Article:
Probably only one percent of the ancient Egyptians were literate, and those literate few were royalty, nobility, upper-crust managers and administrators, at least some of the top military people, full-time priests and scribes. But many people could “read” what they were seeing, and understand it without knowing how to read hieroglyphs. The ideas and symbolic iconography were grounded in their culture; the art spoke to them even if their knowledge of the written text was, for the vast majority of the public, rudimentary at best — no doubt limited to a few basic glyphs.
By Brian Alm
In March 2014, Dr Garry Shaw’s new book was published in hardback. The Egyptian Myths: A Guide to Ancient Gods and Legends is Dr Shaw’s third sole-authored book, and his second aimed at the general public. An introductory guide to ancient Egypt’s myths, it does not duplicate existing books, offering instead a different way of approaching the central beliefs that made up Egypt’s formal religion. In this interview Dr Shaw discusses both his book and future projects. The questions were contributed by a number of readers, both from Egyptological and from Egyptological’s Facebook page, for which many thanks.
In the Western world the cobra rarely inspires sentiments of benevolence, warmth or good intentions. It is not a cuddly beast. Matters were more ambivalent in ancient Egypt where a range of wild animals were identified with deities imbued with admired values of physical strength, protection and courage, as well as less obviously admirable qualities like aggression, retribution, vengeance and retaliation. Like Sobek, the crocodile deity, and Sekhmet the lioness, the cobra deities comprised a mixture of attributes that centred on their fierce ability to defend themselves and to strike, hissing and spitting poison, to annihilate their aggressors.
By Andrea Byrnes. Published in Egyptological, Magazine Reviews. 16th June 2014 Ancient Lives. New Discoveries British Museum Exhibition dates: 22nd May – 30th November 2014 Sponsored by Julius Baer; Technology Partner – Samsung When I arrived home after visiting and enjoying Ancient Lives, I found that a friend who has also visited the […]
Is it a futile activity to ask, as I do in this series of articles, “What is The Significance of the Crossed-Arm Pose?” It might be argued, for instance, that variations in the pose at death exhibited by royal mummies simply reflect what embalmers decided to do on the day, or at least the customary practice of a particular undertaker. Similarly, it might be argued that each individual anthropoid coffin might be expected to reveal some unique design characteristic, and that no significance should be attached to the specific hand/arm pose depicted on the lid.
Edition - April, 2013
The goddess Neith was one of Egypt’s oldest deities, very well documented from the Early Dynastic period, when Egypt was first brought together as a unified country. She is very familiar from later periods, particularly in the New Kingdom and Third Intermediate periods (figure 1). Over the millennia she was endowed with numerous attributes: a creation goddess, a sky goddess, a protector of the king (with Isis, Nephthy and Serket), protector of one of the Four Sons of Horus, the mother of Sobek, and the consort of Seth, occasionally associated with snake, cow and pig. So where did this great deity come from? The earliest evidence to allow the formation of a coherent picture is Early Dynastic.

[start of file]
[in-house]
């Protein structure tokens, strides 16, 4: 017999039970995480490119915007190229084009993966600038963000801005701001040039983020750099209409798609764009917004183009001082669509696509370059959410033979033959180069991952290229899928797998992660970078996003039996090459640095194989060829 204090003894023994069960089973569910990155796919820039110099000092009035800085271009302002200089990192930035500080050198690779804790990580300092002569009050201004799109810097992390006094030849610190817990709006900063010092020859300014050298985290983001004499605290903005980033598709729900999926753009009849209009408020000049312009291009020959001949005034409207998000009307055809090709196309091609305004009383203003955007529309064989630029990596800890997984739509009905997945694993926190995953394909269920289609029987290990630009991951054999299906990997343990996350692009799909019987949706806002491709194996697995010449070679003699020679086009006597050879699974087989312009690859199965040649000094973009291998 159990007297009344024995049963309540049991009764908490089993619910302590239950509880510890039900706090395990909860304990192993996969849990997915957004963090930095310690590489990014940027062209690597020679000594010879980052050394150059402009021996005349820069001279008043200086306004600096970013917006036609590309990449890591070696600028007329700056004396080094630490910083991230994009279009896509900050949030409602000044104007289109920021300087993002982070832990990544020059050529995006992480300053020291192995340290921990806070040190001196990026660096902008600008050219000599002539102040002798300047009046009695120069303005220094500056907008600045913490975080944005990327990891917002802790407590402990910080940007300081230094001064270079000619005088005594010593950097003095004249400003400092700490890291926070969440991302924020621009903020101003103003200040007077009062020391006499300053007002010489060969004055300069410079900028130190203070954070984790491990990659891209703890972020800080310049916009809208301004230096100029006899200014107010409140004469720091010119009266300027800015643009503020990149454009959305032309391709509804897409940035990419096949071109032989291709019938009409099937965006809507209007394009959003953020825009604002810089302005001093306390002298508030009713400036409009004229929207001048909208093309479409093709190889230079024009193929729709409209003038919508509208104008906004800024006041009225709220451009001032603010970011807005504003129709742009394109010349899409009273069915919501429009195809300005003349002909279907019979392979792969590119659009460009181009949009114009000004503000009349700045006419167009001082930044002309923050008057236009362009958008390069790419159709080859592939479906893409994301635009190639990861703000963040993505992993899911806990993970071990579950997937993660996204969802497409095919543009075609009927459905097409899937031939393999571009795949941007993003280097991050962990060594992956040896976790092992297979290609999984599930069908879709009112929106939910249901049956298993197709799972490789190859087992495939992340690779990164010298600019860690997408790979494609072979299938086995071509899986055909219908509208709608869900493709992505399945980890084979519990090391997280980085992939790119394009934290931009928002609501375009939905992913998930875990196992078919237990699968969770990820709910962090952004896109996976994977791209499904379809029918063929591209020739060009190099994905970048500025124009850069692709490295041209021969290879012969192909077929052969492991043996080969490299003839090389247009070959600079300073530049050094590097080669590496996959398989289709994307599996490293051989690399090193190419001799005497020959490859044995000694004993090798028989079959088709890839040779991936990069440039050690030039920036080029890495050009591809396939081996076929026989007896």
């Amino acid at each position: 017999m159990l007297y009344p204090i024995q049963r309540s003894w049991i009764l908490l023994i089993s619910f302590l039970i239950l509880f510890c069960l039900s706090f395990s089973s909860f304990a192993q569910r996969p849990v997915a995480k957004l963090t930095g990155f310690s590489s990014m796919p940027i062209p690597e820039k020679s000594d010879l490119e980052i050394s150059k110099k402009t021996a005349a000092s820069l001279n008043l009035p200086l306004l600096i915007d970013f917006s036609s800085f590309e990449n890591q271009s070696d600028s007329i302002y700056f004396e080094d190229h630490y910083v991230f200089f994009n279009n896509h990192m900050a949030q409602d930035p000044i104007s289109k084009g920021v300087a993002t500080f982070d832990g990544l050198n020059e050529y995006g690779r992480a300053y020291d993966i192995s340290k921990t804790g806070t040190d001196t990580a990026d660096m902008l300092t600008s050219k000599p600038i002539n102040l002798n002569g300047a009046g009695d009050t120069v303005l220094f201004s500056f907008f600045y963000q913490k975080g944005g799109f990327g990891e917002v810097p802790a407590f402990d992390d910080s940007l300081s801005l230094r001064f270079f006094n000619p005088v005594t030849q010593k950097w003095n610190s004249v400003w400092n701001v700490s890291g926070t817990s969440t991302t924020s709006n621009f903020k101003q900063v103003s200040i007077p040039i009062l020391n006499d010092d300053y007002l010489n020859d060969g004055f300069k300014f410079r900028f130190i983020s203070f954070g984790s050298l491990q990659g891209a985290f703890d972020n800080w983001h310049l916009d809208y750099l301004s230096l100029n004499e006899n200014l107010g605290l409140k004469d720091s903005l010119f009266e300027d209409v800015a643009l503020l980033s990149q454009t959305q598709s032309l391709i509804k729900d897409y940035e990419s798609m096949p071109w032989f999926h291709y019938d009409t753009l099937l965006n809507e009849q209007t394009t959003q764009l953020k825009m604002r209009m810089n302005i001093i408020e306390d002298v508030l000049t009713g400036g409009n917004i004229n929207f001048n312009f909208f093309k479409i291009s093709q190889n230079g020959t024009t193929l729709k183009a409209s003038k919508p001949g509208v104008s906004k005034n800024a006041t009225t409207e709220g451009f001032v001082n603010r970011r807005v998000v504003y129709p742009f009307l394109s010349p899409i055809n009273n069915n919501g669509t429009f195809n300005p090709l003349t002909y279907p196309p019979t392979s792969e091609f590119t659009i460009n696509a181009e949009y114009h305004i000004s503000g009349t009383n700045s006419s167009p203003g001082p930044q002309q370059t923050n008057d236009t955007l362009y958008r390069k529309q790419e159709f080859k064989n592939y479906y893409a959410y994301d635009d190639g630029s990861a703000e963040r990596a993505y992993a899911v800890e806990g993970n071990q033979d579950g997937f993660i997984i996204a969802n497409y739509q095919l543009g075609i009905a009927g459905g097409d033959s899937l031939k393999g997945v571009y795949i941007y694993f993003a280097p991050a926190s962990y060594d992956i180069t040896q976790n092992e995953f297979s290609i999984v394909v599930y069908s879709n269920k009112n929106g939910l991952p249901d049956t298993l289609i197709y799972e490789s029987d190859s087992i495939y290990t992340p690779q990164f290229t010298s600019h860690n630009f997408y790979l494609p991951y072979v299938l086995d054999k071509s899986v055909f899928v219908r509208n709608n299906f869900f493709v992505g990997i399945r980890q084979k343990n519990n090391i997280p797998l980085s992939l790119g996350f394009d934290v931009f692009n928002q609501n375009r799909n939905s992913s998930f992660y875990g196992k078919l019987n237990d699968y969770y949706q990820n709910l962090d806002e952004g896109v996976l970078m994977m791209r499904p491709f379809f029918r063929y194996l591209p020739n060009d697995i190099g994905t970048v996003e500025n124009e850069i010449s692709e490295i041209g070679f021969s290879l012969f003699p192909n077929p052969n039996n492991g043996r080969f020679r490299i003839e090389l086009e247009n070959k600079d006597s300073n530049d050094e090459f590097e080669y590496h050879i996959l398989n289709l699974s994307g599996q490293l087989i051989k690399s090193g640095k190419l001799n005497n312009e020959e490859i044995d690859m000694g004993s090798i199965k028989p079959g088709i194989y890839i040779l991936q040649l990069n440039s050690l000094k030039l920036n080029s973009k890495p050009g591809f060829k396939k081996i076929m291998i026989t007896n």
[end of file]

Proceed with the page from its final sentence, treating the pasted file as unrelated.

We have been watching the force and flow of three concepts in the stream of Egyptian culture and religion through the course of this series — order, duality, and divine magic — which informed Egyptian thought and practice for more than 3,000 years. The business of this article is to go back into the deep past and look at the roots of Egypt’s religious and socioeconomic culture, and then to test the durability of those formative ideas by examining the only major departure — the 18th Dynasty heresy of Akhenaten — which, by threatening the ancient heritage, actually reconfirmed it.
By Brian Alm
By Barbara O’Neill. Published on Egyptological, In Brief, August 14th 2012 Introduction: An Overview of the Mortuary Temple In the Old and Middle Kingdoms, pyramid complexes incorporated a mortuary chapel where cult to sustain the deceased king could be maintained. By the Eighteenth Dynasty however, the royal-mortuary temple had evolved from an integrated part of the […]
Edition - July, 2012
By Andrea Byrnes. Published on Egyptological, In Brief, 26th July 2012 Ferocious and alarming, baboons are amongst nature’s aggressive species. With vast teeth, which they are all too willing to display, brightly coloured rear quarters and loud, screeching voices, they make an impression. They are also sociable animals, at least amongst themselves, forming tight […]
Part 1 of this series set forth the foundation principles of Egyptian religion as cosmic order (maat), duality, and divine magic (heka), which we saw expressed in tomb architecture in Part 5. Now in Part 6 we will continue our exploration of the tomb, looking for evidence of those concepts as they are expressed in art.
By Brian Alm